Country celebrates Negenahira Navodaya today

The prestigious national event Negenahira Navodaya (Eastern Resurgence) will be held this morning at the Independence Square, Colombo with President Mahinda Rajapakse presiding as commander-in-chief of the Armed forces.

The National ceremony will mark the comprehensive victory and the liberation of the East from the LTTE and facilitate sans any racial, religious or political bias, the Armed Froces who had contributed to this humanitarian effort, sources said. Symbolizing the triumphant completion of the operations, the Armed Forces Chiefs will present a ‘Parchment’ Sannasa at this ceremony to President Rajapakse, who will thereafter address the Nation and proclaim the rapid “Eastern Development’ programme officially. (Daily News, 19.07.2007 1)

The above quotation implies how the official celebration of the Eastern war victory and declaration of the development plan was ideologically articulated. Interestingly, the Eastern development project was announced at the presence of Armed Forces Chiefs as a humanitarian effort after the victory. The term “Negenahira Navodaya” has been used not only as the title of this particular development project but also as an ideological representation of the victory of war. This is one among so many other instances of using the development rhetoric in ceremonial pronouncements of state nationalism.


The above mentioned ideological demonstration was not without its effects. “Negenahira Navodaya” project has been going hand in hand with militarization and various other techniques of governmental force. For instance, within the process of Eastern development, certain strategic areas like Sampur were carved up into high security zones. There is wide spread criticism about the continuous practice of appropriation of minority owned lands for the purpose of development or security. Another crucial issue regarding resettlement in the Northern Province is the contradictory statements made by Cabinet Ministers about resettling people in high security zones. In July 2010, TNA Parliamentarian M.A. Sumanthiran in communication with the President has inquired whether people would not be resettled in high security zones as the Media Minister announced in government’s official news briefing[xi]. The TNA has mentioned in its report submitted to the parliament that people in areas like Valikamam, Thiru Murikandy, Santhapuram, Keppapulavu and Sannar are not able to resettle in their homes because of the presence of high security zones in these areas for over a decade. Even one year after the end of war, thousands of internally displaced persons (IDPs) are still living in camps under thorough security checks. Thousands of other people who are identified by security forces as having links with the LTTE are living in separate camps.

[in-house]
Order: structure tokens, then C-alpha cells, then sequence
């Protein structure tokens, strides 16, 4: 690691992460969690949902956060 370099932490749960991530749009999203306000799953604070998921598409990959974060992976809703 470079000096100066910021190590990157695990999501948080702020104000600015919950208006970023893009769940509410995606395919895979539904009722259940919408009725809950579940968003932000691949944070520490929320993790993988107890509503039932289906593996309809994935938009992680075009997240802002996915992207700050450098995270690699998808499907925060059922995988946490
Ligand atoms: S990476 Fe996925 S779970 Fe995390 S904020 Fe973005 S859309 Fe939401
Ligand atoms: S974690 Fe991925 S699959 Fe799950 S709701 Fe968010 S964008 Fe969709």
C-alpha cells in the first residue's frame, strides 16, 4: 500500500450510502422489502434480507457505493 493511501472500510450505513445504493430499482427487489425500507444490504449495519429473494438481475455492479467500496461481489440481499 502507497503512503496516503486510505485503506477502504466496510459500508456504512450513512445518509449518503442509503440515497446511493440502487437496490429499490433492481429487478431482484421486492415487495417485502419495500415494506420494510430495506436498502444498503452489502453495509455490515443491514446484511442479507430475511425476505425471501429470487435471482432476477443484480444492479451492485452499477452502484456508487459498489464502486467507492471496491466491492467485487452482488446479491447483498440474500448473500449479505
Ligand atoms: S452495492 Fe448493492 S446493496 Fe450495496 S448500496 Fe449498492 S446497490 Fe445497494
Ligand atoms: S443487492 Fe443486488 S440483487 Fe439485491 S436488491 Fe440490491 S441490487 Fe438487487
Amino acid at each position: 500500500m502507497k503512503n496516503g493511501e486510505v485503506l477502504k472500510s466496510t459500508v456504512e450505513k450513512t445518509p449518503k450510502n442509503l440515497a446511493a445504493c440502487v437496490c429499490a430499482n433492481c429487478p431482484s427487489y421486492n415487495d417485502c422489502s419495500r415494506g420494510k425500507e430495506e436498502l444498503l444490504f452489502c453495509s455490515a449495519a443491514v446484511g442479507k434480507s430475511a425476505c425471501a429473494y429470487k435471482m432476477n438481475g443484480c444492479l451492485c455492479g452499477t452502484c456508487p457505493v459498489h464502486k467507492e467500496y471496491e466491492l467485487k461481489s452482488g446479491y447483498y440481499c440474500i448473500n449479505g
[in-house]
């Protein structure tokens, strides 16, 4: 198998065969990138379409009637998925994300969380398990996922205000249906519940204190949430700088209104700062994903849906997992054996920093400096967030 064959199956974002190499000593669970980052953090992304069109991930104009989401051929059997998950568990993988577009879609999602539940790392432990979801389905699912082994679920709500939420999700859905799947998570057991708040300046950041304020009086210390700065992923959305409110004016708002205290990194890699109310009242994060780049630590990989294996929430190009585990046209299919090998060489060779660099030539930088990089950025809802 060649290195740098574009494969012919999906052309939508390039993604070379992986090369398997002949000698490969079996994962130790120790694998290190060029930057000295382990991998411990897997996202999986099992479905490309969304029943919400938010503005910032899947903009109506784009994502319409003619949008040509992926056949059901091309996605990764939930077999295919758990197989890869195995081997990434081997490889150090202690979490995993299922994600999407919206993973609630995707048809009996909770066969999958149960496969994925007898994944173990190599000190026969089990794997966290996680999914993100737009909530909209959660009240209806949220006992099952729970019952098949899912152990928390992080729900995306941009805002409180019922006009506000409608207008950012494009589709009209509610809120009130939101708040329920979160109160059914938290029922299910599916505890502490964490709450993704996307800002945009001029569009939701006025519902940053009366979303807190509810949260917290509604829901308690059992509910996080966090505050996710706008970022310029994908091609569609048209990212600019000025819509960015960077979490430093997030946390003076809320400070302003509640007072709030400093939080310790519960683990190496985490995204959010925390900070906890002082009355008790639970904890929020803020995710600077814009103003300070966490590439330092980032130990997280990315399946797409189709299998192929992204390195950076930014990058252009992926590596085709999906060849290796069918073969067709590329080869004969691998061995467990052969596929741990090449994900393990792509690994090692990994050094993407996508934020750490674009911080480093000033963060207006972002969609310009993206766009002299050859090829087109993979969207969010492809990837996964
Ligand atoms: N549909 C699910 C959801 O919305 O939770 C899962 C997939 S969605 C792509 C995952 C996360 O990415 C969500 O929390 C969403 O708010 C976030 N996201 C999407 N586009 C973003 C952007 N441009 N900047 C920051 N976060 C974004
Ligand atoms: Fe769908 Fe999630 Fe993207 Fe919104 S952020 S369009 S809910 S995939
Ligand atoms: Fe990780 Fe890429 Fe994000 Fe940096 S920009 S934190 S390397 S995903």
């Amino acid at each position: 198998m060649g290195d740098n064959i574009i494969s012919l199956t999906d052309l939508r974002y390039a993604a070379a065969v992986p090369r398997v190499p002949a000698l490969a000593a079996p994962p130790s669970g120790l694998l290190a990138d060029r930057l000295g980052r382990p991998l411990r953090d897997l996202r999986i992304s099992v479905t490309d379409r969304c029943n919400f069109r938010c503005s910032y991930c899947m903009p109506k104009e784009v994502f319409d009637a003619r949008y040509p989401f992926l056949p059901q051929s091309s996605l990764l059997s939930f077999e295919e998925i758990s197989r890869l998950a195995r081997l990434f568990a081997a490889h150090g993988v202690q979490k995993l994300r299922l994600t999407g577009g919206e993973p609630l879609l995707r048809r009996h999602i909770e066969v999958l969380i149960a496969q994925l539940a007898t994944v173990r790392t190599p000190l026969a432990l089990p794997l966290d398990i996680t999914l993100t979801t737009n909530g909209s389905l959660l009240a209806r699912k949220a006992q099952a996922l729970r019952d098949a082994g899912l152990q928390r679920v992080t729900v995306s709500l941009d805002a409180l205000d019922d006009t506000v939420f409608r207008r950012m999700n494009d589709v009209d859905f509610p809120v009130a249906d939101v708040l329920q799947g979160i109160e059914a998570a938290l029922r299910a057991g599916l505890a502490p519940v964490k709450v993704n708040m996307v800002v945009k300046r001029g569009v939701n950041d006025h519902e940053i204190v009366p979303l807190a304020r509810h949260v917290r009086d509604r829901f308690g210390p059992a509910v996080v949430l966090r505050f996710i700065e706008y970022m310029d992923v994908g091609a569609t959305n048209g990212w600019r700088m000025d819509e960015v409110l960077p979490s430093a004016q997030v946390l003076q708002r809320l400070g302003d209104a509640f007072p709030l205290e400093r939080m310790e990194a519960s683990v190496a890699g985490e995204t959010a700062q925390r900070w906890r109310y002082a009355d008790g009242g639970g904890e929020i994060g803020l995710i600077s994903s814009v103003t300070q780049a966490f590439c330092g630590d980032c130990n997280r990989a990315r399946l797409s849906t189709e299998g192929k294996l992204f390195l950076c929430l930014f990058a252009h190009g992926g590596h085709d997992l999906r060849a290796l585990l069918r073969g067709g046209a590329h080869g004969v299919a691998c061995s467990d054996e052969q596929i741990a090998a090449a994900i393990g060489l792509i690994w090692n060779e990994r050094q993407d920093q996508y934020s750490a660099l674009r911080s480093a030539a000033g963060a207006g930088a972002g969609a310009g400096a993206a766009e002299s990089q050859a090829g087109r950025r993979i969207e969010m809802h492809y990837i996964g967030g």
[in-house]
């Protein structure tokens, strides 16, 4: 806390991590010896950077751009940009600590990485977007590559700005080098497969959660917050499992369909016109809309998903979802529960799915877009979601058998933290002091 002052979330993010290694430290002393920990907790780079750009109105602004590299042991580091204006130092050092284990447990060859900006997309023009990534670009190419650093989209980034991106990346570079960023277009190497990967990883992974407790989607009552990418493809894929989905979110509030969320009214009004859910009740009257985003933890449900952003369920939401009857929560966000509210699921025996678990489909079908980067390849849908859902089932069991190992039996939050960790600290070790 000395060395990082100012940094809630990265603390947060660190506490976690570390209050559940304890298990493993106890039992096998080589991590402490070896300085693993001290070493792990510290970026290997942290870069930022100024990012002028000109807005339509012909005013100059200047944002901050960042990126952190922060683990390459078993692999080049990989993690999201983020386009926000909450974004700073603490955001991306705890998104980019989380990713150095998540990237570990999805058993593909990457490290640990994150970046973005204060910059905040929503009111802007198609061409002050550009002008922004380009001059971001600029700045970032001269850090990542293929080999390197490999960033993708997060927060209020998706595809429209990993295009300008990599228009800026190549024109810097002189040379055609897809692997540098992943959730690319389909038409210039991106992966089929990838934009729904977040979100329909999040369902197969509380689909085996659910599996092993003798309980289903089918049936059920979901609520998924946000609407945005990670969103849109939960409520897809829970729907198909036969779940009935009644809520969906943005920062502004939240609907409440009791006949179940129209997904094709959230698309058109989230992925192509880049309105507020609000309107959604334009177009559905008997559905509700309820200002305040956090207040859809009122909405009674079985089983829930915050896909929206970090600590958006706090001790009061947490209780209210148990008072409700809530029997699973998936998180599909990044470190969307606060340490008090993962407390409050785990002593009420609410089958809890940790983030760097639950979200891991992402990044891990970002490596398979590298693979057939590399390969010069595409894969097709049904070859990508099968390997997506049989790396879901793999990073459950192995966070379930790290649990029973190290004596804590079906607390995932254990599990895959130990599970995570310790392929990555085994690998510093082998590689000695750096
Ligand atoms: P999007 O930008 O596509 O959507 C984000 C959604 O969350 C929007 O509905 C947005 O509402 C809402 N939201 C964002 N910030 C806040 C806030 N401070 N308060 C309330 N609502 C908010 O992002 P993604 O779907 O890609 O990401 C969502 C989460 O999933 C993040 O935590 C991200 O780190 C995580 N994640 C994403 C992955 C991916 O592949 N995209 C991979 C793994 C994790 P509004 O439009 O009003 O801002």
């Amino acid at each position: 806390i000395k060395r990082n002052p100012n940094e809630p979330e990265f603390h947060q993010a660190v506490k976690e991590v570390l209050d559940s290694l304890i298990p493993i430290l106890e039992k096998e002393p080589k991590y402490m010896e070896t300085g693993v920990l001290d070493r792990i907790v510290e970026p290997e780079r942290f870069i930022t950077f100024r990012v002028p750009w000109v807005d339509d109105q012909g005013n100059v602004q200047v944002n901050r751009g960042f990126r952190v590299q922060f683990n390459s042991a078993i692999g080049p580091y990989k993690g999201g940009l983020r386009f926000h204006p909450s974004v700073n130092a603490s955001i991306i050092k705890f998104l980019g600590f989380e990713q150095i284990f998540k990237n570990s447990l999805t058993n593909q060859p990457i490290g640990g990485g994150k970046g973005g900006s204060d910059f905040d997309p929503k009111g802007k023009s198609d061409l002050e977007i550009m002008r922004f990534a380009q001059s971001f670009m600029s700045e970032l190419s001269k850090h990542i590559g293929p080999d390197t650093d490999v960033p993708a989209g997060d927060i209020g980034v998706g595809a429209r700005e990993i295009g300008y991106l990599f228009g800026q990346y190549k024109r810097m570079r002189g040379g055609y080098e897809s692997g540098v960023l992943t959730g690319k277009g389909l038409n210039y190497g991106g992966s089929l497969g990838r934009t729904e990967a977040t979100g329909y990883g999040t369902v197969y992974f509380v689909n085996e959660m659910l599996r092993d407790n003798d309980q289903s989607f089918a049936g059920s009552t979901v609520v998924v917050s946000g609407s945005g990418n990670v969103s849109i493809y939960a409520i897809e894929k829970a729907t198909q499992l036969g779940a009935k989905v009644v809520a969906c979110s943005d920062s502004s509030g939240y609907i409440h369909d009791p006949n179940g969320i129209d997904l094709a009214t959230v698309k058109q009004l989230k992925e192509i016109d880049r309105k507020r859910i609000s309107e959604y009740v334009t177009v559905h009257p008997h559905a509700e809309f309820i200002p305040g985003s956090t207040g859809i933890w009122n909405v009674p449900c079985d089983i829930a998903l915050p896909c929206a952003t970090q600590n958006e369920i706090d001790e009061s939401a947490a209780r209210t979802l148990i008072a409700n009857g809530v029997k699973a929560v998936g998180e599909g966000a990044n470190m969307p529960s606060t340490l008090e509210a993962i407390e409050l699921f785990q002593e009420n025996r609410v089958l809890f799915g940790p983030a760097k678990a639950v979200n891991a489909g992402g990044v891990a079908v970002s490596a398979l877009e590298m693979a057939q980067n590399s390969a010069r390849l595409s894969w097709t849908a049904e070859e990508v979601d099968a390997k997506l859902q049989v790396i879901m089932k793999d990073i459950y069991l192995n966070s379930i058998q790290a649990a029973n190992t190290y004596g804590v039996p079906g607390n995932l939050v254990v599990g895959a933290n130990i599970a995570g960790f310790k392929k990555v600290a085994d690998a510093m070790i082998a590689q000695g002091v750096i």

Against this background of securitized development, it is fair to say that tension between different ethnic communities can be developed, rather than being reduced. One of the recent instances for rising ethnic tension, strengthened by the development-reconstruction project is news published in many Tamil media about the government’s plan to establish military settlements in areas like Kilinochchi, Mullaitivu, Mannar and Vavuniya[xii]. It was also claimed that old Tamil villages in these areas are to be removed and some IDPs are settled in new Sinhala and military settlements. However, the Defense Secretary has completely ignored the above news and told the Lessons Learnt and Reconciliation Commission (LLRC) that security forces have not occupied any private land in the North and that the government has no plan to set up Sinhala or military settlements in these areas[xiii]. But he has acknowledged that there are some problems in relation to the high security zones in Palali and Kankasanthurai. The most crucial thing is that, in his evidence before the LLRC, the Defense Secretary has tried to justify maintaining substantial military presence in the North even after the end of the war.

Another important aspect of militarization of development is the wider presence of military personnel in development and reconstruction activities both in Northern and Eastern provinces. The involvement of military forces in these activities has become unavoidable because of the government’s reluctance to allow NGOs to work in these areas. Ruki Fernando reports a striking experience in relation to the people’s response to the military presence in development and reconstruction activities: I could very well empathize with what one elderly gentleman in Mulangavil told me; “it looks as if it’s their (military) land and we are strangers, while the truth is they are occupying our land[xiv].”